His body is, he said, “definitely” more rested and prepared than it was a year ago at this time. But what about his mind? One reason he could seem more mature: his offseason marriage to his longtime girlfriend, Kayla Varner. But Harper, 24, said that’s simplistic analysis.
“It’s not like I’m going to come into the clubhouse like, ‘Oh, I’m a grown-up now,’ ” he said. Rather, any newfound maturity — and it’s not a quality that’s been publicly established yet, just a possibility — would come in Harper’s other offseason choices. He skipped the Super Bowl and instead watched with his family from the couch. The next day, rather than a flight, he had a workout. He could have gone to the Grammys but decided against it.
When you’re Bryce Harper, opportunities and gifts fall in your lap. (Wednesday, he opened a box of free Washington-centric baseball hats and tossed them around the room to teammates. He has been warming up in the on-deck circle with a bat encased in heavy barbed wire, sent to him from the makers of the TV series “The Walking Dead,” which he gave up on a while ago.) His representatives at Scott Boras’s agency deal with a constant influx of pulls on his time — companies whose products he endorses, MLB, the players’ association, media, charities, government organizations, the Nats, on and on. Harper’s lesson: “You have to learn to say no.”
Now, Harper has to learn how to play more like he did two years ago, not like he did last year. When he was hitting .330 with 42 home runs in 2015, he seemed to enjoy simply being at the ballpark more than he did hitting .243 with 24 bombs in 2016.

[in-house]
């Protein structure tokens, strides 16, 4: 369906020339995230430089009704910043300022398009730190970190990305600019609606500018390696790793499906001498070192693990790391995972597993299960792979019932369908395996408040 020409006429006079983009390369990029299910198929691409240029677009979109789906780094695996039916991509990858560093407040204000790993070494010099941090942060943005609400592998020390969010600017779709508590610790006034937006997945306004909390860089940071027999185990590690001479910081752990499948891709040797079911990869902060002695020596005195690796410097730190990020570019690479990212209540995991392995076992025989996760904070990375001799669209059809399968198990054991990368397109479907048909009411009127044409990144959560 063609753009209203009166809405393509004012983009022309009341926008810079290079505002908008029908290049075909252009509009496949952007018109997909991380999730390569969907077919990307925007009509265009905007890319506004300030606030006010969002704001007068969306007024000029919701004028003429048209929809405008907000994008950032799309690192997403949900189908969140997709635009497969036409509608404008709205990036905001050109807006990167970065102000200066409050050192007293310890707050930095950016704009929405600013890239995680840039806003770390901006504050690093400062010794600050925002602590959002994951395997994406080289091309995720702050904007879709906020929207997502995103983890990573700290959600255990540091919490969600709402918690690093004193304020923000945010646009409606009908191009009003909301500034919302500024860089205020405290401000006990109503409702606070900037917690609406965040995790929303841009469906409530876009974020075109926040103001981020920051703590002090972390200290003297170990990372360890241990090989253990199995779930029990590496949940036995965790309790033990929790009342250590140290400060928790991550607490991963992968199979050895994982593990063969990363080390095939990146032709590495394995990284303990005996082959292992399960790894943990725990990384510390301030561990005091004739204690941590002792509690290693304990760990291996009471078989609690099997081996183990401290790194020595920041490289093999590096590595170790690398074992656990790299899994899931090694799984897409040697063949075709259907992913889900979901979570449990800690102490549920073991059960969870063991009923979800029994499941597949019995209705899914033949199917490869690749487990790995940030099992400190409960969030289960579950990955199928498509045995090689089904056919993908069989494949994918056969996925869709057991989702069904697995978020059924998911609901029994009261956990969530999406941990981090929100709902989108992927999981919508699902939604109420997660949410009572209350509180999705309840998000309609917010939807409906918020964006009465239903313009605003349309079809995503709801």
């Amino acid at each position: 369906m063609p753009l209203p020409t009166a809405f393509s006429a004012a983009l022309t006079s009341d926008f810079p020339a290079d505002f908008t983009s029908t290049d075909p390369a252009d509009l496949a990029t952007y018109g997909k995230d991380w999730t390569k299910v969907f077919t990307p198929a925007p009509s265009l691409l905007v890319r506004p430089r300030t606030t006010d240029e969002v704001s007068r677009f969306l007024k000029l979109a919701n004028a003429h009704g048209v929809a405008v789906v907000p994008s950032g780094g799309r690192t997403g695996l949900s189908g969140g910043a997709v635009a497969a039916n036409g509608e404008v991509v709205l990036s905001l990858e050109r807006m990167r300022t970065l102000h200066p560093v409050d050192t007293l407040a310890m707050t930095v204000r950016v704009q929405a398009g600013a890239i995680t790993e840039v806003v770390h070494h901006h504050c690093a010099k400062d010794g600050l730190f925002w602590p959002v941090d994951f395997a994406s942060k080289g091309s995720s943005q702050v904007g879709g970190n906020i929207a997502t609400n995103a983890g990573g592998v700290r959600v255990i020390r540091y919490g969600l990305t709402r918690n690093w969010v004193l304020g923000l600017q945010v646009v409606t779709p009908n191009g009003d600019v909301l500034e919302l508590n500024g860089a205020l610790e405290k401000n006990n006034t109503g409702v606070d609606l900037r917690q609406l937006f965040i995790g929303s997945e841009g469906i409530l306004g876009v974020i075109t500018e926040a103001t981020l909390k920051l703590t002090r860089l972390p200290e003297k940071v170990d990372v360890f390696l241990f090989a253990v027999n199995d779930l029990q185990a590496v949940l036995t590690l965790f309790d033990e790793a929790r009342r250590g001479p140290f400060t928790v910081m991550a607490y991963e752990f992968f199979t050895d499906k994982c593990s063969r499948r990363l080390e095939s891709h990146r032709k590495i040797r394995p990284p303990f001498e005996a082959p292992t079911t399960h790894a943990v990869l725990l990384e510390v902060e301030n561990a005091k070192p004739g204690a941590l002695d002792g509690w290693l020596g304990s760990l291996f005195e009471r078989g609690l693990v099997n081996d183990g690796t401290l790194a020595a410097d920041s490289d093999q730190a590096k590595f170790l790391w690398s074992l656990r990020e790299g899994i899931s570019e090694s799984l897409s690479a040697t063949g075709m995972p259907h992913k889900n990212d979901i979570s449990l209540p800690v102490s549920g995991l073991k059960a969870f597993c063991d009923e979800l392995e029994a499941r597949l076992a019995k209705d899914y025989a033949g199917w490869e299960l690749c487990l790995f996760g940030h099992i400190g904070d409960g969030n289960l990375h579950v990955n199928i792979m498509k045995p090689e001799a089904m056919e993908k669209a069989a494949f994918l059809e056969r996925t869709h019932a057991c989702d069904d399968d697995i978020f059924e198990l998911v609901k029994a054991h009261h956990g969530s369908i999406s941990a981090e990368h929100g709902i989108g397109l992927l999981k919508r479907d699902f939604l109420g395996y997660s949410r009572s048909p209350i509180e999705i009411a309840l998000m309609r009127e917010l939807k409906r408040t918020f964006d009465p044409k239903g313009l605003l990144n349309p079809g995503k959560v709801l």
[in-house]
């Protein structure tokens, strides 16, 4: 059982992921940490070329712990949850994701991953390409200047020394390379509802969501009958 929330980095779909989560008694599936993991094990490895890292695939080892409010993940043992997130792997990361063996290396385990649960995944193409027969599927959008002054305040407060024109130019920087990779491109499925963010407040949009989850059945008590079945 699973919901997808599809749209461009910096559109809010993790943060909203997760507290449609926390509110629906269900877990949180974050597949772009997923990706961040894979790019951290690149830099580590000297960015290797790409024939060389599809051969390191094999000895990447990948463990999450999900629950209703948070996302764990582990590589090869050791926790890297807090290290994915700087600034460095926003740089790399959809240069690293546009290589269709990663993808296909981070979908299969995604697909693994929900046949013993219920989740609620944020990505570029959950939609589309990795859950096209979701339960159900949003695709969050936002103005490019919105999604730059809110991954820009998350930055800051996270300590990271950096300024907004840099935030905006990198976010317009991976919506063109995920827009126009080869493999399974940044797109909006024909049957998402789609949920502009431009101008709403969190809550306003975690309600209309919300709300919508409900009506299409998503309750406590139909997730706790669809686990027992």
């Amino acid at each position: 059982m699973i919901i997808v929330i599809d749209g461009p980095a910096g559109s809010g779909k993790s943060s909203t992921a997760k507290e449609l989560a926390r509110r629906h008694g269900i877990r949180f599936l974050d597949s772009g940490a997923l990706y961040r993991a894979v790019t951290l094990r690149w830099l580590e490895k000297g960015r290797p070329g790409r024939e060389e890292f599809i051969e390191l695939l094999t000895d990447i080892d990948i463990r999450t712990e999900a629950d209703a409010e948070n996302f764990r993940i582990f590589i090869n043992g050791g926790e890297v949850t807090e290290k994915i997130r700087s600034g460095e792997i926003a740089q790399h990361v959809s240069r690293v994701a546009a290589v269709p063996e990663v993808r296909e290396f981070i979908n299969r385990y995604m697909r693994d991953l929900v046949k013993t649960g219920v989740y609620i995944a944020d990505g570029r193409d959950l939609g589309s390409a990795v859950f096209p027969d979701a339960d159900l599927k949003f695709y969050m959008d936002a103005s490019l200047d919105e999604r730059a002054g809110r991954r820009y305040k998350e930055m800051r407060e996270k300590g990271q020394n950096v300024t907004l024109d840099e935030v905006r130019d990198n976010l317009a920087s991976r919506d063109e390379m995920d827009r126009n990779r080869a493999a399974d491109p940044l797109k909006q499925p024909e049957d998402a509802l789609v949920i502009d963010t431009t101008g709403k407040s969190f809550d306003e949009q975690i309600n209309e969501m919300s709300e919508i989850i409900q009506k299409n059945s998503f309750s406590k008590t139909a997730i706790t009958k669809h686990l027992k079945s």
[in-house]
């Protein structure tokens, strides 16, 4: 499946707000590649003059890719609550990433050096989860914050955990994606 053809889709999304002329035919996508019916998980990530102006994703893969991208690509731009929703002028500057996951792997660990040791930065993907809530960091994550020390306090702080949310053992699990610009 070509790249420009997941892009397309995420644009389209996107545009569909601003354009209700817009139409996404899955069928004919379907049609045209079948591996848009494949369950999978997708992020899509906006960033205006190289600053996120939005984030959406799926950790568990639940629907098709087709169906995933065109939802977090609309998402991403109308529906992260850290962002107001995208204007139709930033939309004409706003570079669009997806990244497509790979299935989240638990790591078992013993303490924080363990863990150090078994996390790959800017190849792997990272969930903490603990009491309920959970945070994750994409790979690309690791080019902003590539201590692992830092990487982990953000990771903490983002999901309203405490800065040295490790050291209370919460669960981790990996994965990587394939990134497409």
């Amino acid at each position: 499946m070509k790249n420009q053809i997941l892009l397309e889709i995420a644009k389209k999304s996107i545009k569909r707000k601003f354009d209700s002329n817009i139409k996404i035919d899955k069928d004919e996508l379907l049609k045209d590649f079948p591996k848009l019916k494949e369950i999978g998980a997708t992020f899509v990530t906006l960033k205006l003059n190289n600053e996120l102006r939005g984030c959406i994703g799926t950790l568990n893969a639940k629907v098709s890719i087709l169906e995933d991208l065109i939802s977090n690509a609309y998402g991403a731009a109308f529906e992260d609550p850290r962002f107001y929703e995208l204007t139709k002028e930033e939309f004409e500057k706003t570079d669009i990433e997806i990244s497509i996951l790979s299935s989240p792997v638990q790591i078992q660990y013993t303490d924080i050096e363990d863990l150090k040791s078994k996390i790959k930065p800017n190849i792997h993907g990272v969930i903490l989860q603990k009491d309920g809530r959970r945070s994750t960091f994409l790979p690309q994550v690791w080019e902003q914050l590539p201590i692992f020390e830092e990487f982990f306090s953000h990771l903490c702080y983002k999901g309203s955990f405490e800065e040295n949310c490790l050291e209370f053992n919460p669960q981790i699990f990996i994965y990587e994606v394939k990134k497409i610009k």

“When you’re hitting .240 and you think you should be hitting .340, that goes through your mind,” Harper said.
But could Harper be happy in 2015 when the clubhouse imploded and the team fizzled? Could he be miserable in 2016 when they led the division for all but four days and went to the postseason?
“I can’t tell you I was happy with hitting .240,” Harper said. “Was I happy for us winning? Absolutely. Was I happy for [Daniel Murphy and Trea Turner, who had breakout years]? Absolutely. But me personally, I can’t be happy with hitting that amount.”
Whatever he hits, for the next two years at least, he will do it in Washington, for Washington. Harper the baseball historian has long admired players who spent their entire careers in one uniform, the Derek Jeter trajectory. For him, that can happen in only one place. I asked him what he finds appealing about that path.
“I mean, the fans there, they watch you grow,” he said. “You grow up in that city. . . . My first standing ‘O’ in my whole life was at Nats Park. You don’t forget that.”
And then, he was off, an ode to his professional home town. Yes, he wore a Dallas Cowboys hat when he attended a pro wrestling event in Las Vegas, where he lives. But somehow, I can never get him to stop talking about D.C.
“I’ve always said: I love the city of D.C.,” Harper said. “That’s no BS. That’s me opening my heart.”
He talked about driving in on 395, looking at the Jefferson Memorial on his left, the Washington Monument beyond that. He talked about walking through the Department of Transportation farmers market on his way to the ballpark, of going out to eat, of mingling with fans.
“Knowing that the freaking White House is right there, the Capitol building, you have it all,” Harper said. “It’s such a monumental town. And then your home stadium’s right there. I’m sitting here getting chills.”
It was a warm, pleasant day in South Florida. Chills? Really?
“For me, I wouldn’t say it if it wasn’t true,” he said. “I’ve always said that. I’m not fake with that stuff. If I hated it, everybody in the world would know, ‘Bryce Harper hates this place.’ ”
What does that mean for three years from now? Chill out. It’s three years from now.
What it means: On April 3, Bryce Harper will wear the home white of the Nationals when they open the season against Miami. What it means: For 161 more games beyond that, his hat will sport a Curly W. What it means: Washington has him now. Might as well enjoy it.